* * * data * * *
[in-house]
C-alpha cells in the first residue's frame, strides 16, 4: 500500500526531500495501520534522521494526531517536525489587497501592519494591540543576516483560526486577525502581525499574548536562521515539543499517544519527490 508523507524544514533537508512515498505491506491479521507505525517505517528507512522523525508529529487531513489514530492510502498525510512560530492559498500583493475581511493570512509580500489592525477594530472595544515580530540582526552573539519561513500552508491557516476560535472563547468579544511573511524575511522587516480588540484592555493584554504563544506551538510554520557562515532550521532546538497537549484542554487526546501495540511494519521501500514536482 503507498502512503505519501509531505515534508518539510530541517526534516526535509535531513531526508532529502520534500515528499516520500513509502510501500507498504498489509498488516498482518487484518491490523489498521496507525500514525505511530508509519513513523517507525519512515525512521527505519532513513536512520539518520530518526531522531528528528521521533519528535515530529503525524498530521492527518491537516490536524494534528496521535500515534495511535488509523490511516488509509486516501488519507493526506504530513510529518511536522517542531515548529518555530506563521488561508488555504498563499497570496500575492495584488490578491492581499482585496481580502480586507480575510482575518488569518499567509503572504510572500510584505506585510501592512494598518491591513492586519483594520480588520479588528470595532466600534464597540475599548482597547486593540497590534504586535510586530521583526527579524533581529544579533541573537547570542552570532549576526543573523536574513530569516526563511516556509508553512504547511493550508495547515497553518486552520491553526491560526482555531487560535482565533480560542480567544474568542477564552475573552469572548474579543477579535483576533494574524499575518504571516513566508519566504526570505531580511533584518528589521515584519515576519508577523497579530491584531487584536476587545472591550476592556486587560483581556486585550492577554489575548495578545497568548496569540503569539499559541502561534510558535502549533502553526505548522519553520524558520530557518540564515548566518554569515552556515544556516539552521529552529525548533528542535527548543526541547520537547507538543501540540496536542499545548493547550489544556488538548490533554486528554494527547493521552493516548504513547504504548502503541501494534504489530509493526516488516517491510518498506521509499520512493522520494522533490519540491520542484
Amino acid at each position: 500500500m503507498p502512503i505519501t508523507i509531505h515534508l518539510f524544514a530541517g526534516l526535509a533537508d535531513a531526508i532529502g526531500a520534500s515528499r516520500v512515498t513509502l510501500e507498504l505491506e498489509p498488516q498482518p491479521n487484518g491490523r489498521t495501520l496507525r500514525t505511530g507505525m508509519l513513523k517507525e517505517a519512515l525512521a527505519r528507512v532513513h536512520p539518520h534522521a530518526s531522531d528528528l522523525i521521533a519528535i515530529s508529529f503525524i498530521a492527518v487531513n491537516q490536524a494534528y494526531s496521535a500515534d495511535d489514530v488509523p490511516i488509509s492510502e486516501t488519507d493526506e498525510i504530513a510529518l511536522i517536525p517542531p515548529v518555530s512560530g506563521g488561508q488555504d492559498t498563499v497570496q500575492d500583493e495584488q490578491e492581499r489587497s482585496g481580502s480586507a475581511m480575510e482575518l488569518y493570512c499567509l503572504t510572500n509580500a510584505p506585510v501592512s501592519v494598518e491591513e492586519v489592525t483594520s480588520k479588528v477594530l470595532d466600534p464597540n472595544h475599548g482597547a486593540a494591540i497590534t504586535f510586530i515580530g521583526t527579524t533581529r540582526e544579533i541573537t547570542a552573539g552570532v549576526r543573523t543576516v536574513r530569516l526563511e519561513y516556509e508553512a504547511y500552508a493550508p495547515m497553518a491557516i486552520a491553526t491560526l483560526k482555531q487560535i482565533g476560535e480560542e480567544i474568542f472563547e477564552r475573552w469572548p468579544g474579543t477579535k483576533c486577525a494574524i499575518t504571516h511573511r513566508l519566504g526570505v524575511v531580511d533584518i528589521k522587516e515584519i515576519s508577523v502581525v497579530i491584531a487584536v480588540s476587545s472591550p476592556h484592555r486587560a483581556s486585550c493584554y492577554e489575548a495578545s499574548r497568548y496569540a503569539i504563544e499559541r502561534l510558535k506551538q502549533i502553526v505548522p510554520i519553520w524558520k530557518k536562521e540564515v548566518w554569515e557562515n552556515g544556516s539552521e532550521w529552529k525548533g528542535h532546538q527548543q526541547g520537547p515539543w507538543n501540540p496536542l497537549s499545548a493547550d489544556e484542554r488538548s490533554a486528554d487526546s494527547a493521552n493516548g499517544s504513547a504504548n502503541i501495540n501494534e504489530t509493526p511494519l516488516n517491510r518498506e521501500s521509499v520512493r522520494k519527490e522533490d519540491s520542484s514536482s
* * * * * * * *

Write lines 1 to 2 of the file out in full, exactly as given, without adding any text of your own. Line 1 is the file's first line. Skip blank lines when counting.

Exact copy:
[in-house]
C-alpha cells in the first residue's frame, strides 16, 4: 500500500526531500495501520534522521494526531517536525489587497501592519494591540543576516483560526486577525502581525499574548536562521515539543499517544519527490 508523507524544514533537508512515498505491506491479521507505525517505517528507512522523525508529529487531513489514530492510502498525510512560530492559498500583493475581511493570512509580500489592525477594530472595544515580530540582526552573539519561513500552508491557516476560535472563547468579544511573511524575511522587516480588540484592555493584554504563544506551538510554520557562515532550521532546538497537549484542554487526546501495540511494519521501500514536482 503507498502512503505519501509531505515534508518539510530541517526534516526535509535531513531526508532529502520534500515528499516520500513509502510501500507498504498489509498488516498482518487484518491490523489498521496507525500514525505511530508509519513513523517507525519512515525512521527505519532513513536512520539518520530518526531522531528528528521521533519528535515530529503525524498530521492527518491537516490536524494534528496521535500515534495511535488509523490511516488509509486516501488519507493526506504530513510529518511536522517542531515548529518555530506563521488561508488555504498563499497570496500575492495584488490578491492581499482585496481580502480586507480575510482575518488569518499567509503572504510572500510584505506585510501592512494598518491591513492586519483594520480588520479588528470595532466600534464597540475599548482597547486593540497590534504586535510586530521583526527579524533581529544579533541573537547570542552570532549576526543573523536574513530569516526563511516556509508553512504547511493550508495547515497553518486552520491553526491560526482555531487560535482565533480560542480567544474568542477564552475573552469572548474579543477579535483576533494574524499575518504571516513566508519566504526570505531580511533584518528589521515584519515576519508577523497579530491584531487584536476587545472591550476592556486587560483581556486585550492577554489575548495578545497568548496569540503569539499559541502561534510558535502549533502553526505548522519553520524558520530557518540564515548566518554569515552556515544556516539552521529552529525548533528542535527548543526541547520537547507538543501540540496536542499545548493547550489544556488538548490533554486528554494527547493521552493516548504513547504504548502503541501494534504489530509493526516488516517491510518498506521509499520512493522520494522533490519540491520542484